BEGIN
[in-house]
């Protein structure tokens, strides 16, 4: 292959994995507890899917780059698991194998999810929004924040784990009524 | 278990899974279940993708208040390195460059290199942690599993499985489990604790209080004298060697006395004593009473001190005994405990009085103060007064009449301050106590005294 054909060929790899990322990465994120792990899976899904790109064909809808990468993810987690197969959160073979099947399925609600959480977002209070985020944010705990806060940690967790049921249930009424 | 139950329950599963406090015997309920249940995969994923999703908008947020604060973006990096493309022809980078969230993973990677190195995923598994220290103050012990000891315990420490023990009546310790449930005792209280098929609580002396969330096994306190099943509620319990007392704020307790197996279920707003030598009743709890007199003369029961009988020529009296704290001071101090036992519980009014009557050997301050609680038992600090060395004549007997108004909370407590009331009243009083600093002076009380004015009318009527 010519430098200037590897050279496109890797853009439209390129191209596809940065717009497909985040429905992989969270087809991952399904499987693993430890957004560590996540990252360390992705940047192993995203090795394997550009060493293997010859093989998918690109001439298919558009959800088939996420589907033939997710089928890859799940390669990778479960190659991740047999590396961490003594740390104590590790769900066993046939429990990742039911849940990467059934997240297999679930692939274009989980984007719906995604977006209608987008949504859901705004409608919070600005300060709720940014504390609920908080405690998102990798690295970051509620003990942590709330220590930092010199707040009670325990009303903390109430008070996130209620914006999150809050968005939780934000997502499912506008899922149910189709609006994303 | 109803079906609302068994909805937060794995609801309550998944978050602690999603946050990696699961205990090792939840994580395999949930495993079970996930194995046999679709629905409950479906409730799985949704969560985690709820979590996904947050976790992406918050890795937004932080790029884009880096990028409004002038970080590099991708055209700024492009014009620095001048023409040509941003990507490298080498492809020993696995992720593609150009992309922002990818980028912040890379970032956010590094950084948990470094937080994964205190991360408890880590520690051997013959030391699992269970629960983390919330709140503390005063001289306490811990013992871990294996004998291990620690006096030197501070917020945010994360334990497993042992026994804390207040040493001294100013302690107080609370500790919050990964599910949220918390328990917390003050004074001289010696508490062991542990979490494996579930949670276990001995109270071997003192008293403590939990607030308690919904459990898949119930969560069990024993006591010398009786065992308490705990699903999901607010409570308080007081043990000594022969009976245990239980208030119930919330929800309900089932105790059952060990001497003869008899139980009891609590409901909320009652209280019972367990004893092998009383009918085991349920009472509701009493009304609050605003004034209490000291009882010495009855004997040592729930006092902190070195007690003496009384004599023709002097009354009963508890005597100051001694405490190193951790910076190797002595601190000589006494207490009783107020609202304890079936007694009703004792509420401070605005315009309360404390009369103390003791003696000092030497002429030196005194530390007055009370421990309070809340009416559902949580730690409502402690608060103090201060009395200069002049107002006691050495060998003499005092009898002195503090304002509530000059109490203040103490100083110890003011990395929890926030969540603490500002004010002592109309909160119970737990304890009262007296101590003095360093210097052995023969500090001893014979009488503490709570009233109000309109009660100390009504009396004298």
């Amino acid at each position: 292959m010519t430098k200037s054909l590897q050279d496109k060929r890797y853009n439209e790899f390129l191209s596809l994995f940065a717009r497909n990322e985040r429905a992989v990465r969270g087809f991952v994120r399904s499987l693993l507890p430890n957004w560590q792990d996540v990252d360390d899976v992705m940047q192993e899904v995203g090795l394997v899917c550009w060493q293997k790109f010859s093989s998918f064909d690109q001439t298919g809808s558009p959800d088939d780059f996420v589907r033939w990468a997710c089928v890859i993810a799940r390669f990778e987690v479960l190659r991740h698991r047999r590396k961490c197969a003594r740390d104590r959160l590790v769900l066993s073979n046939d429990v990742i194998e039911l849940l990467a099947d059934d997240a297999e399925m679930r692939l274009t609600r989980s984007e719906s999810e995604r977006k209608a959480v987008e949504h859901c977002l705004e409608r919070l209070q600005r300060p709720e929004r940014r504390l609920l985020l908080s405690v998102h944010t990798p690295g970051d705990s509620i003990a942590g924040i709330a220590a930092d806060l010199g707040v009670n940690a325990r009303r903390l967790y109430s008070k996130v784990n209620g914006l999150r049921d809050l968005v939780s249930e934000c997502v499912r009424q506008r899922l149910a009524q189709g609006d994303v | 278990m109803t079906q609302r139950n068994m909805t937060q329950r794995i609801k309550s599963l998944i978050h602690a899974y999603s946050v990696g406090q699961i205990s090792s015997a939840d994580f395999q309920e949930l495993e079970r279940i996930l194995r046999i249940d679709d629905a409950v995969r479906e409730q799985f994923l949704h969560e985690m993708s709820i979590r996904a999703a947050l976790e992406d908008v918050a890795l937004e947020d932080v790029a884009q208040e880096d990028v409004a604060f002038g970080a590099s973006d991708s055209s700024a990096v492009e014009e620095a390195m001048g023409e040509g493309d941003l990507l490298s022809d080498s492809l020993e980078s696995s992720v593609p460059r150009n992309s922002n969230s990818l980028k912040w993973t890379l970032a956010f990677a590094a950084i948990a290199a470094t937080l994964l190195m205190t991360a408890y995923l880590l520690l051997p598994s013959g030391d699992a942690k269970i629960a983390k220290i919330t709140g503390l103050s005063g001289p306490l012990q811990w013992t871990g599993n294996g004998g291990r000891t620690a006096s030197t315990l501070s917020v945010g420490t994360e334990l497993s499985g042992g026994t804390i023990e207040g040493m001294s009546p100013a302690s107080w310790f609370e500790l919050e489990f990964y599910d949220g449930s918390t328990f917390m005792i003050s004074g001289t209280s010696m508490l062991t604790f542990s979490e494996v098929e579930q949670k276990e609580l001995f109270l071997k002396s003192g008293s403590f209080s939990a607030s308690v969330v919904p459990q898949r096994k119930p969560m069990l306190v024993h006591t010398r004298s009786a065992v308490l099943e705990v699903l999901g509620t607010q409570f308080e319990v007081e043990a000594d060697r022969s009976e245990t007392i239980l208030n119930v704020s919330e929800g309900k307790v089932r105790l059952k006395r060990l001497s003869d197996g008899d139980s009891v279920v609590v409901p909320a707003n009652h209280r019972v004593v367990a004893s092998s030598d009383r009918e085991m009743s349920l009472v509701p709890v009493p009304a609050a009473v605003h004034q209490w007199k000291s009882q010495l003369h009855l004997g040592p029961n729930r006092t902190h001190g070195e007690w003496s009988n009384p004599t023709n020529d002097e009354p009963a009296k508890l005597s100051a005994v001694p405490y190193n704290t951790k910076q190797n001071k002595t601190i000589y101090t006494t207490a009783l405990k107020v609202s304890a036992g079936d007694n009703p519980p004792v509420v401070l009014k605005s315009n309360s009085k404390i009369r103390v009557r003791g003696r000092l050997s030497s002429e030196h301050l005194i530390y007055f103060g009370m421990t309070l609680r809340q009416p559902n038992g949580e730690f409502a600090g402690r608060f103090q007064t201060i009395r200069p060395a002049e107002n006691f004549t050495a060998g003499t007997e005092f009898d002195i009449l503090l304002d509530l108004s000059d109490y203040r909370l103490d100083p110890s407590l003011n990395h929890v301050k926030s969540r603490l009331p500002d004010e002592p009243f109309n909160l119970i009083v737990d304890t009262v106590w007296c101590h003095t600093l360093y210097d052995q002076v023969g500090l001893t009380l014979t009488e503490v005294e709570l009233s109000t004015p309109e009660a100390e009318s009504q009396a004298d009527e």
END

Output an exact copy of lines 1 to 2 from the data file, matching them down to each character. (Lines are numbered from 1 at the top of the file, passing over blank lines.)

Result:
[in-house]
């Protein structure tokens, strides 16, 4: 292959994995507890899917780059698991194998999810929004924040784990009524 | 278990899974279940993708208040390195460059290199942690599993499985489990604790209080004298060697006395004593009473001190005994405990009085103060007064009449301050106590005294 054909060929790899990322990465994120792990899976899904790109064909809808990468993810987690197969959160073979099947399925609600959480977002209070985020944010705990806060940690967790049921249930009424 | 139950329950599963406090015997309920249940995969994923999703908008947020604060973006990096493309022809980078969230993973990677190195995923598994220290103050012990000891315990420490023990009546310790449930005792209280098929609580002396969330096994306190099943509620319990007392704020307790197996279920707003030598009743709890007199003369029961009988020529009296704290001071101090036992519980009014009557050997301050609680038992600090060395004549007997108004909370407590009331009243009083600093002076009380004015009318009527 010519430098200037590897050279496109890797853009439209390129191209596809940065717009497909985040429905992989969270087809991952399904499987693993430890957004560590996540990252360390992705940047192993995203090795394997550009060493293997010859093989998918690109001439298919558009959800088939996420589907033939997710089928890859799940390669990778479960190659991740047999590396961490003594740390104590590790769900066993046939429990990742039911849940990467059934997240297999679930692939274009989980984007719906995604977006209608987008949504859901705004409608919070600005300060709720940014504390609920908080405690998102990798690295970051509620003990942590709330220590930092010199707040009670325990009303903390109430008070996130209620914006999150809050968005939780934000997502499912506008899922149910189709609006994303 | 109803079906609302068994909805937060794995609801309550998944978050602690999603946050990696699961205990090792939840994580395999949930495993079970996930194995046999679709629905409950479906409730799985949704969560985690709820979590996904947050976790992406918050890795937004932080790029884009880096990028409004002038970080590099991708055209700024492009014009620095001048023409040509941003990507490298080498492809020993696995992720593609150009992309922002990818980028912040890379970032956010590094950084948990470094937080994964205190991360408890880590520690051997013959030391699992269970629960983390919330709140503390005063001289306490811990013992871990294996004998291990620690006096030197501070917020945010994360334990497993042992026994804390207040040493001294100013302690107080609370500790919050990964599910949220918390328990917390003050004074001289010696508490062991542990979490494996579930949670276990001995109270071997003192008293403590939990607030308690919904459990898949119930969560069990024993006591010398009786065992308490705990699903999901607010409570308080007081043990000594022969009976245990239980208030119930919330929800309900089932105790059952060990001497003869008899139980009891609590409901909320009652209280019972367990004893092998009383009918085991349920009472509701009493009304609050605003004034209490000291009882010495009855004997040592729930006092902190070195007690003496009384004599023709002097009354009963508890005597100051001694405490190193951790910076190797002595601190000589006494207490009783107020609202304890079936007694009703004792509420401070605005315009309360404390009369103390003791003696000092030497002429030196005194530390007055009370421990309070809340009416559902949580730690409502402690608060103090201060009395200069002049107002006691050495060998003499005092009898002195503090304002509530000059109490203040103490100083110890003011990395929890926030969540603490500002004010002592109309909160119970737990304890009262007296101590003095360093210097052995023969500090001893014979009488503490709570009233109000309109009660100390009504009396004298």